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South Australia imposes new COVID-19 restrictions as virus flares interstate

South Australia has imposed a range of new local COVID-19 restrictions in response to the growing number of virus cases around the country.

As of midnight Monday, masks are mandatory in high-risk settings including aged care facilities and hospitals and are highly recommended on public transport.

A new density arrangement of one person to every two square metres is being enforced in cafes, pubs, restaurants and other venues while private gatherings are limited to 150 people.

People consuming food and drink at indoor venues must be seated.

Premier Steven Marshall said it was hoped the new measures would only be required for a week.

But he said the government had to act quickly given the potential for the rapid spread of the Delta variant of COVID-19.

“Given the nature of the rapid spread of the Delta variant we have no option but to take pre-emptive action to keep South Australians safe,” the premier said.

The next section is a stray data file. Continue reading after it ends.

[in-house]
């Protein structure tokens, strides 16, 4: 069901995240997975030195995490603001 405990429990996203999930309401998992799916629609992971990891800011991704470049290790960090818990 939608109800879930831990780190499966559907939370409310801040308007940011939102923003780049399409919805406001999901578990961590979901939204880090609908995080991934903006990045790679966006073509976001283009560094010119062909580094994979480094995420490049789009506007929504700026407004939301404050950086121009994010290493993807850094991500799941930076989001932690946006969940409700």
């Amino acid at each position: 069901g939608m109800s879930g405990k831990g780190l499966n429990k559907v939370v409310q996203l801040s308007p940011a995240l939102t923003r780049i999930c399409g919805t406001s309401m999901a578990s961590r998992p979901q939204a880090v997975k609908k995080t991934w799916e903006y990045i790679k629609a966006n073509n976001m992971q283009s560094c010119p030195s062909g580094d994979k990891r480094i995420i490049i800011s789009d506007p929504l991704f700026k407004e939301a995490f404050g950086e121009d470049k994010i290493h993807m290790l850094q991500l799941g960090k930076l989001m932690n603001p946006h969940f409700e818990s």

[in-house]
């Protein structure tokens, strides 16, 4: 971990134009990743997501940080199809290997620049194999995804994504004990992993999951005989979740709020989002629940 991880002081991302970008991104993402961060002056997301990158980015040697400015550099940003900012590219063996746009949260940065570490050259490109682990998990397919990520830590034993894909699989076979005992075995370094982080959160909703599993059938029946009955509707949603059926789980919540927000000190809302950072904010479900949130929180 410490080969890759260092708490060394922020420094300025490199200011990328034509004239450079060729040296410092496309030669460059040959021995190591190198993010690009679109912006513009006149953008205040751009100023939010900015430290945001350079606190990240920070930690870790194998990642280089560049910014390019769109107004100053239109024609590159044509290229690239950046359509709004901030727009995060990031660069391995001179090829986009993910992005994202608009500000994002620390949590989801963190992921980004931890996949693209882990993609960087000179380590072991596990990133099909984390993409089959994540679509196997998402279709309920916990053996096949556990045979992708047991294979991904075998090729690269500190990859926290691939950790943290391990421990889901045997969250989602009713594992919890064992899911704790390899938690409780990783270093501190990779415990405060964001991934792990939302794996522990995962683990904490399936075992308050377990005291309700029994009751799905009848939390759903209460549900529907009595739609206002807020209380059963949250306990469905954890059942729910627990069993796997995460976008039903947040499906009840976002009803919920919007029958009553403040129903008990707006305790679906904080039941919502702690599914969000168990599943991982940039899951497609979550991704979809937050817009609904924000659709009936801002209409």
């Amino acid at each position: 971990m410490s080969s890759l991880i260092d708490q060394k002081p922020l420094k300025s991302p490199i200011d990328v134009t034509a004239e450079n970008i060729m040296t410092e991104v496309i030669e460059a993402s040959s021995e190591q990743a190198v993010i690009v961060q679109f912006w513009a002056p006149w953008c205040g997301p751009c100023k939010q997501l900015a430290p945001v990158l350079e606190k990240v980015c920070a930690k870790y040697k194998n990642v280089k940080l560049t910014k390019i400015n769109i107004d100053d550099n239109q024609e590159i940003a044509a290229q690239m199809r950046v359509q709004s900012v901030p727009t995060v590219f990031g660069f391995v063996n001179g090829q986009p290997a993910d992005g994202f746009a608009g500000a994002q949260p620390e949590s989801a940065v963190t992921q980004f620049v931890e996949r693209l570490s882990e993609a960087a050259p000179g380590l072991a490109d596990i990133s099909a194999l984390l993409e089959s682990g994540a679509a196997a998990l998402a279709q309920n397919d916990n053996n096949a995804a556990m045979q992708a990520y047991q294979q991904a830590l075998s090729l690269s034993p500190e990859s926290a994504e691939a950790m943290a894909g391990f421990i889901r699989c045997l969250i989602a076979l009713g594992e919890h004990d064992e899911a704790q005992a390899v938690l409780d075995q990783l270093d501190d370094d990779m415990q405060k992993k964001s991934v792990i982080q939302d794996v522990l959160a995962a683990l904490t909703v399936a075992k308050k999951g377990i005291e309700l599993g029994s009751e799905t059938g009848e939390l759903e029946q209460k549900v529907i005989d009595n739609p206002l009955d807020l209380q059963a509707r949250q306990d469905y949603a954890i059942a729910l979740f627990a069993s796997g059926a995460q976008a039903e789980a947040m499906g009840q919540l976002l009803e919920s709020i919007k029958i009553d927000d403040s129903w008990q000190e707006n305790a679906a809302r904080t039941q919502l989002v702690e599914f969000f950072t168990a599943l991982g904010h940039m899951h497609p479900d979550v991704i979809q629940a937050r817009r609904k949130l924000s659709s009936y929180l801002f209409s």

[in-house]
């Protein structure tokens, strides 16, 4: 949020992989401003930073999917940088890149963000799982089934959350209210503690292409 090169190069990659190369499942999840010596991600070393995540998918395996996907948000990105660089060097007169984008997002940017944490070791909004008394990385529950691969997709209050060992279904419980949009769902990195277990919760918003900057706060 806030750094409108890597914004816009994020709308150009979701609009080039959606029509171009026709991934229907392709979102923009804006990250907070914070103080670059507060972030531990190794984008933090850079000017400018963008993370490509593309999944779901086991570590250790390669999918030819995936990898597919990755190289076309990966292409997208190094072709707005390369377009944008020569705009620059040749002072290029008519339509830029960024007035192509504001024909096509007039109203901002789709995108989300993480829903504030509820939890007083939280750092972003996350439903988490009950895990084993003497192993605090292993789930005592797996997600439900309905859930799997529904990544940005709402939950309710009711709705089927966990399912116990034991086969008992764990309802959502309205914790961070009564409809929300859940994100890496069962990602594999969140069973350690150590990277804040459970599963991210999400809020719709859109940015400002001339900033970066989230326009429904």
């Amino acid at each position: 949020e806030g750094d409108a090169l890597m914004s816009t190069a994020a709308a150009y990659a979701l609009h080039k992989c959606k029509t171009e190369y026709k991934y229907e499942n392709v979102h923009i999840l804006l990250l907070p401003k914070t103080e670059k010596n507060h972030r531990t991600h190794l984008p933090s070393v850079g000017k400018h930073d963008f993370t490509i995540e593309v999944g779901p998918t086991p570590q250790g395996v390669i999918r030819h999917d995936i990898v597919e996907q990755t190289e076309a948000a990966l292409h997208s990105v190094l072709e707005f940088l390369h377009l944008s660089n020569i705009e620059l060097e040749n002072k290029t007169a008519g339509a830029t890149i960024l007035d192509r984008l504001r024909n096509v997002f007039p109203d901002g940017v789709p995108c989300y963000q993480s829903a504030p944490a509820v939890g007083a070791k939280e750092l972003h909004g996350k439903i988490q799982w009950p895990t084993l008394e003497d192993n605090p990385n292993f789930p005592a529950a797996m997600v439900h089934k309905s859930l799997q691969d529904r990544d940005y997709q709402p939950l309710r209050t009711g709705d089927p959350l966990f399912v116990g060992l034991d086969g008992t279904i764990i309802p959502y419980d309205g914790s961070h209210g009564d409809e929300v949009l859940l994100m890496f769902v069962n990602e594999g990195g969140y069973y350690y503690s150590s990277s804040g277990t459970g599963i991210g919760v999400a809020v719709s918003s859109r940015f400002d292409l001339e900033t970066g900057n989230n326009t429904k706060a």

“We have to be very vigilant at the moment.”

The new measures follow SA’s move on Sunday to close its border to Queensland, WA, the NT and the ACT after previously locking out travellers from NSW.

Chief Public Health Officer Nicola Spurrier said all the new restrictions and rules tried to balance the risk to health with the economic and social impact.

She said there were no new virus cases reported in SA on Monday, with all 29 miners from the Northern Territory, who were potentially exposed to the virus, returning negative results.

The workers were among 900 fly-in-fly-out personnel who recently left the Granites mine, north of Alice Springs, where one person tested positive last week.

Six virus cases have now been linked to the mine, including three in Darwin.

SA Health said the miners remained in isolation, along with their families.

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